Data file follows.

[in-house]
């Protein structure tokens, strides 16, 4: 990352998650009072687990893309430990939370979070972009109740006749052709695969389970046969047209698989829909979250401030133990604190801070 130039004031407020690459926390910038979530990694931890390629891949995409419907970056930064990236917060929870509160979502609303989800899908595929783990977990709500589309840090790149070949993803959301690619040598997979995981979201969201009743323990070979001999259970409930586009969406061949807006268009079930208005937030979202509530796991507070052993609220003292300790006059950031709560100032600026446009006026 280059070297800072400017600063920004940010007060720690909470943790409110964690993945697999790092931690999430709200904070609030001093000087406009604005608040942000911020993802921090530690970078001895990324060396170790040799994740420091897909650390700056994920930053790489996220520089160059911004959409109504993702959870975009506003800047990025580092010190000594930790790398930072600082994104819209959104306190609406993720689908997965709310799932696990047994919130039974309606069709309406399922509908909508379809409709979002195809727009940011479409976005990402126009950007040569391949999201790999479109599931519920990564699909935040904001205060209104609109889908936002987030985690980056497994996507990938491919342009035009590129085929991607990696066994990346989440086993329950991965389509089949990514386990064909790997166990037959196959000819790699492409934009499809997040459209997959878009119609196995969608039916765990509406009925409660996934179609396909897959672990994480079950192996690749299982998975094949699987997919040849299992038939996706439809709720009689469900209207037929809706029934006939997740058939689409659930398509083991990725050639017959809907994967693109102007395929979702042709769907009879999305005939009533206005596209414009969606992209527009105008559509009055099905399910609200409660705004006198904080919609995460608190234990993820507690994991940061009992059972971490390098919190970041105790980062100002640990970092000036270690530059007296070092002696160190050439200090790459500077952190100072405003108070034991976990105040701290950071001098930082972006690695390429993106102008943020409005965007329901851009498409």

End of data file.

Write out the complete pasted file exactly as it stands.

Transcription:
[in-house]
């Protein structure tokens, strides 16, 4: 990352998650009072687990893309430990939370979070972009109740006749052709695969389970046969047209698989829909979250401030133990604190801070 130039004031407020690459926390910038979530990694931890390629891949995409419907970056930064990236917060929870509160979502609303989800899908595929783990977990709500589309840090790149070949993803959301690619040598997979995981979201969201009743323990070979001999259970409930586009969406061949807006268009079930208005937030979202509530796991507070052993609220003292300790006059950031709560100032600026446009006026 280059070297800072400017600063920004940010007060720690909470943790409110964690993945697999790092931690999430709200904070609030001093000087406009604005608040942000911020993802921090530690970078001895990324060396170790040799994740420091897909650390700056994920930053790489996220520089160059911004959409109504993702959870975009506003800047990025580092010190000594930790790398930072600082994104819209959104306190609406993720689908997965709310799932696990047994919130039974309606069709309406399922509908909508379809409709979002195809727009940011479409976005990402126009950007040569391949999201790999479109599931519920990564699909935040904001205060209104609109889908936002987030985690980056497994996507990938491919342009035009590129085929991607990696066994990346989440086993329950991965389509089949990514386990064909790997166990037959196959000819790699492409934009499809997040459209997959878009119609196995969608039916765990509406009925409660996934179609396909897959672990994480079950192996690749299982998975094949699987997919040849299992038939996706439809709720009689469900209207037929809706029934006939997740058939689409659930398509083991990725050639017959809907994967693109102007395929979702042709769907009879999305005939009533206005596209414009969606992209527009105008559509009055099905399910609200409660705004006198904080919609995460608190234990993820507690994991940061009992059972971490390098919190970041105790980062100002640990970092000036270690530059007296070092002696160190050439200090790459500077952190100072405003108070034991976990105040701290950071001098930082972006690695390429993106102008943020409005965007329901851009498409």